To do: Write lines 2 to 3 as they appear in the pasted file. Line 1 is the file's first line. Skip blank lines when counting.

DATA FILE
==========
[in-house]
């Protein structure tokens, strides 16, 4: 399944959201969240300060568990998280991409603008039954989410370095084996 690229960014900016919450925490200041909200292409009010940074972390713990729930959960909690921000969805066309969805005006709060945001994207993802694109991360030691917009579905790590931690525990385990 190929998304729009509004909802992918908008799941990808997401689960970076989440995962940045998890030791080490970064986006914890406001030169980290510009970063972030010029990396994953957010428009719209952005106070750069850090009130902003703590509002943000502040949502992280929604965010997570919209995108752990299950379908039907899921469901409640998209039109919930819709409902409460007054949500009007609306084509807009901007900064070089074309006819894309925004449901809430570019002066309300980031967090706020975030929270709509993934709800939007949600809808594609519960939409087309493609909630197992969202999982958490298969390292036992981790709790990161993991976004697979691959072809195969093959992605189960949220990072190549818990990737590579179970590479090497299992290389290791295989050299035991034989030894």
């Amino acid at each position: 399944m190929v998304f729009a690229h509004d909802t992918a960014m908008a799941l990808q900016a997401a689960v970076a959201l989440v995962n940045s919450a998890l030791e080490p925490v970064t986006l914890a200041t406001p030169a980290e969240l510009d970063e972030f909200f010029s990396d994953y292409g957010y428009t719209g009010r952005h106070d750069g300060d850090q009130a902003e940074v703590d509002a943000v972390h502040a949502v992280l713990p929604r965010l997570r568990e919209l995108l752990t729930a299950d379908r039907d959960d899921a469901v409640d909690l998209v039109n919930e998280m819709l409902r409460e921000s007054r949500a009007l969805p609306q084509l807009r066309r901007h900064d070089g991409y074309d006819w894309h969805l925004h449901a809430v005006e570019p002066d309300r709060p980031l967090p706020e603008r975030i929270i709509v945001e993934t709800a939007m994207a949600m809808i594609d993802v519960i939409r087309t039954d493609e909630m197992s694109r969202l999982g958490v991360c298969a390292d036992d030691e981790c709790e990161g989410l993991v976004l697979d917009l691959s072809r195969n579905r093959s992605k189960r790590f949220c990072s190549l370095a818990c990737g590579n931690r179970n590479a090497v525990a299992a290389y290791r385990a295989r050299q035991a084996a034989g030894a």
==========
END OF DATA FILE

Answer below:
């Protein structure tokens, strides 16, 4: 399944959201969240300060568990998280991409603008039954989410370095084996 690229960014900016919450925490200041909200292409009010940074972390713990729930959960909690921000969805066309969805005006709060945001994207993802694109991360030691917009579905790590931690525990385990 190929998304729009509004909802992918908008799941990808997401689960970076989440995962940045998890030791080490970064986006914890406001030169980290510009970063972030010029990396994953957010428009719209952005106070750069850090009130902003703590509002943000502040949502992280929604965010997570919209995108752990299950379908039907899921469901409640998209039109919930819709409902409460007054949500009007609306084509807009901007900064070089074309006819894309925004449901809430570019002066309300980031967090706020975030929270709509993934709800939007949600809808594609519960939409087309493609909630197992969202999982958490298969390292036992981790709790990161993991976004697979691959072809195969093959992605189960949220990072190549818990990737590579179970590479090497299992290389290791295989050299035991034989030894």
């Amino acid at each position: 399944m190929v998304f729009a690229h509004d909802t992918a960014m908008a799941l990808q900016a997401a689960v970076a959201l989440v995962n940045s919450a998890l030791e080490p925490v970064t986006l914890a200041t406001p030169a980290e969240l510009d970063e972030f909200f010029s990396d994953y292409g957010y428009t719209g009010r952005h106070d750069g300060d850090q009130a902003e940074v703590d509002a943000v972390h502040a949502v992280l713990p929604r965010l997570r568990e919209l995108l752990t729930a299950d379908r039907d959960d899921a469901v409640d909690l998209v039109n919930e998280m819709l409902r409460e921000s007054r949500a009007l969805p609306q084509l807009r066309r901007h900064d070089g991409y074309d006819w894309h969805l925004h449901a809430v005006e570019p002066d309300r709060p980031l967090p706020e603008r975030i929270i709509v945001e993934t709800a939007m994207a949600m809808i594609d993802v519960i939409r087309t039954d493609e909630m197992s694109r969202l999982g958490v991360c298969a390292d036992d030691e981790c709790e990161g989410l993991v976004l697979d917009l691959s072809r195969n579905r093959s992605k189960r790590f949220c990072s190549l370095a818990c990737g590579n931690r179970n590479a090497v525990a299992a290389y290791r385990a295989r050299q035991a084996a034989g030894a």